|BRIAN E. CONNER, M.D.,
Plaintiff - Appellant,
SALINA REGIONAL HEALTH CENTER, INC.,
Defendant - Appellee.
D.C. No. 99-CV-2451-GTV(D. Kansas)
ORDER AND JUDGMENT(*)
Before SEYMOUR and PORFILIO, Circuit Judges, STAGG, District Judge.(2)
Brian E. Conner, M.D. ("Conner") applied for reappointment to the medical staff of Salina Regional Health Center ("SRHC"). The privately-owned hospital referred the matter to its peer review panel, which recommended denial of the application. SRHC affirmed the panel and this lawsuit followed. Finding that SRHC's decision to deny Conner's application could not be fairly attributable to the state of Kansas, the district court granted a Rule 12(b)(6) motion to dismiss. As a result, Conner's federal and supplemental state law claims were dismissed. Conner appeals these dismissals. For the reasons set forth below, we AFFIRM the district court's dismissal of Conner's claims.
SRHC is a privately-owned Kansas corporation. Prior to 1997, Conner served as an opthamologist on SHRC's medical staff. As required by SRHC by-laws, Conner submitted an application for reappointment to SRHC's medical staff. However, on February 3, 1997, SRHC notified Conner that his application for reappointment to the medical staff was denied.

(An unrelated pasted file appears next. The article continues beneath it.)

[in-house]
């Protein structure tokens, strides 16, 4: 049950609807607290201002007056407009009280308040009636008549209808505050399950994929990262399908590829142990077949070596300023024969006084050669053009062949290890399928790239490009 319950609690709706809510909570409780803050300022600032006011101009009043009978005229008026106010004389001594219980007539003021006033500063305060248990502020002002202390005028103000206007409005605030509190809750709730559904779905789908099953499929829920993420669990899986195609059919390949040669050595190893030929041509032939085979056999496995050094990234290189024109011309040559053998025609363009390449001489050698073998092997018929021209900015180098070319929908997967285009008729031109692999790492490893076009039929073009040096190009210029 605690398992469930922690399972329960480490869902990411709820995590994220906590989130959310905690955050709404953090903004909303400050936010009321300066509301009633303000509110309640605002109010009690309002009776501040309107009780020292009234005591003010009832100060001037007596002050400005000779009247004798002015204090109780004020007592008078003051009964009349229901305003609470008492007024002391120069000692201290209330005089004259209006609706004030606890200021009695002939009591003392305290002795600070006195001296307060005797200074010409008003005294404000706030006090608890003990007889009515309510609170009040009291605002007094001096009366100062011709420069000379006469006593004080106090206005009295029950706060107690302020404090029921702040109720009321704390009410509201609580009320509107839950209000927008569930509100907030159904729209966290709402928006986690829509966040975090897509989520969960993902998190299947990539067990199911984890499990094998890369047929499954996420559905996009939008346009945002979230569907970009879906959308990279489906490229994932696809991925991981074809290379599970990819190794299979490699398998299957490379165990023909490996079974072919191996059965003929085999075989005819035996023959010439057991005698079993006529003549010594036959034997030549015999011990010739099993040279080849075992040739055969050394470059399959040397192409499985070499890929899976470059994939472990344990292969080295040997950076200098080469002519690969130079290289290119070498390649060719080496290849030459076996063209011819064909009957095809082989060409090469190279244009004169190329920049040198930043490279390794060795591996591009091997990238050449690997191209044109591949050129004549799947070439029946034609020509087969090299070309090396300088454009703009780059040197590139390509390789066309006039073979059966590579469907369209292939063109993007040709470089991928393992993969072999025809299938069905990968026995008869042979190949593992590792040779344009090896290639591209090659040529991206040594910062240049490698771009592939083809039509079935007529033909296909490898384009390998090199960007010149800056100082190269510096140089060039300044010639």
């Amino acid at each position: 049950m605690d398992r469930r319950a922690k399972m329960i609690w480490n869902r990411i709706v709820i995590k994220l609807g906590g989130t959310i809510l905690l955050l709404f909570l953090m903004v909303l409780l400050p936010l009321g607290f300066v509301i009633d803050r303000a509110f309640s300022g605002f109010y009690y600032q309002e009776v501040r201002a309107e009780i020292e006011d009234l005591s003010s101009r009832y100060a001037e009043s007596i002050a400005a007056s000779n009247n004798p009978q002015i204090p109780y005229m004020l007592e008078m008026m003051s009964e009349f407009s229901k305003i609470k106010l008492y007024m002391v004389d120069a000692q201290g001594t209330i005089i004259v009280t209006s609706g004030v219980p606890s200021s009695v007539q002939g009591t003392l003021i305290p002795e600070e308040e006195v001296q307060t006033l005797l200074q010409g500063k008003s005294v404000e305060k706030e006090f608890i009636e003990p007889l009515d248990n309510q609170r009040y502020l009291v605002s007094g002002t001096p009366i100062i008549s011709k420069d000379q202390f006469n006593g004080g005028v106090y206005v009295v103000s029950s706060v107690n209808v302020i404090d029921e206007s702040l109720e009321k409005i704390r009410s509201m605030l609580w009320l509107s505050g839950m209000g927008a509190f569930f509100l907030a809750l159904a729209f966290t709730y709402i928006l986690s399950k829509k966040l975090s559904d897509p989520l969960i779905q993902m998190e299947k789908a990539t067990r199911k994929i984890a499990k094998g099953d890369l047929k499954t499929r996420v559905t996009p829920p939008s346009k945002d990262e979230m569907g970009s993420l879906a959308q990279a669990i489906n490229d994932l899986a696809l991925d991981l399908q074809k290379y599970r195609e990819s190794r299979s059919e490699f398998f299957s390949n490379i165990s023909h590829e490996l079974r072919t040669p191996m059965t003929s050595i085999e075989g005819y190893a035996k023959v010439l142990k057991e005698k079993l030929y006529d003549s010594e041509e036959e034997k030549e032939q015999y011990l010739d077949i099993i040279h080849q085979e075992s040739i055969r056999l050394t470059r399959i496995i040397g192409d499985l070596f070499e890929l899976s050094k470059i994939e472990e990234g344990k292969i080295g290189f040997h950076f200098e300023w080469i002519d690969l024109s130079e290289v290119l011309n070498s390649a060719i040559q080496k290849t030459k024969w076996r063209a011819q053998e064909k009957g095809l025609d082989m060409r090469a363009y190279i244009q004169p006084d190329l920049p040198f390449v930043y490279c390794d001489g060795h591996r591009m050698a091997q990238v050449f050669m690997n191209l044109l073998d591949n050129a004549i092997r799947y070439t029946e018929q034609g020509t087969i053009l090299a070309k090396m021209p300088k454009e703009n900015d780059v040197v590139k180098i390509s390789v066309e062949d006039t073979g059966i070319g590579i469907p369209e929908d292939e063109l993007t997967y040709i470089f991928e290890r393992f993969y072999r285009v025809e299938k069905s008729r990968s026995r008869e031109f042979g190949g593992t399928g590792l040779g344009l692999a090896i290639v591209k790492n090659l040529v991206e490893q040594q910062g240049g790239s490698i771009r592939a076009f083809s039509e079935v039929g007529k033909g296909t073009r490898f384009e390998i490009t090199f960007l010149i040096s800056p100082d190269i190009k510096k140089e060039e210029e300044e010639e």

After exhausting all administrative remedies, Conner filed this action alleging violations of his rights to due process and free speech under 42 U.S.C. § 1983.(1) In his complaint, Conner asserted that as health care providers are heavily regulated under Kansas law, they can be liable under section 1983. See Kan. Admin. Reg. § 28-34-6a and Kan. Stat. § 65-4921-4930. Conner further contended that section 65-4929(b)(2) of the Kansas Statutes designates health care providers, such as SRHC, as "state officers" and as such SRHC could be attacked under section 1983. Conner's due process claim rested on his assertion that he was deprived of protected property interests without due process of law. According to Conner, this deprivation was specifically manifested in an October 1995 administrative suspension which prevented him from performing certain medical procedures, and ultimately the denial of his application for reappointment to SRHC's medical staff. Conner's freedom of speech claim was based on his argument that his suspension and application denial were meted out in retaliation for complaints he had made in relation to the quality of patient care at SRHC. In lieu of an answer, SRHC moved to dismiss for failure to state a claim upon which relief can be granted. See Fed.R.Civ.P. 12(b)(6). SRHC asserted that it was a privately-owned hospital corporation and, therefore, could not act under color of state law.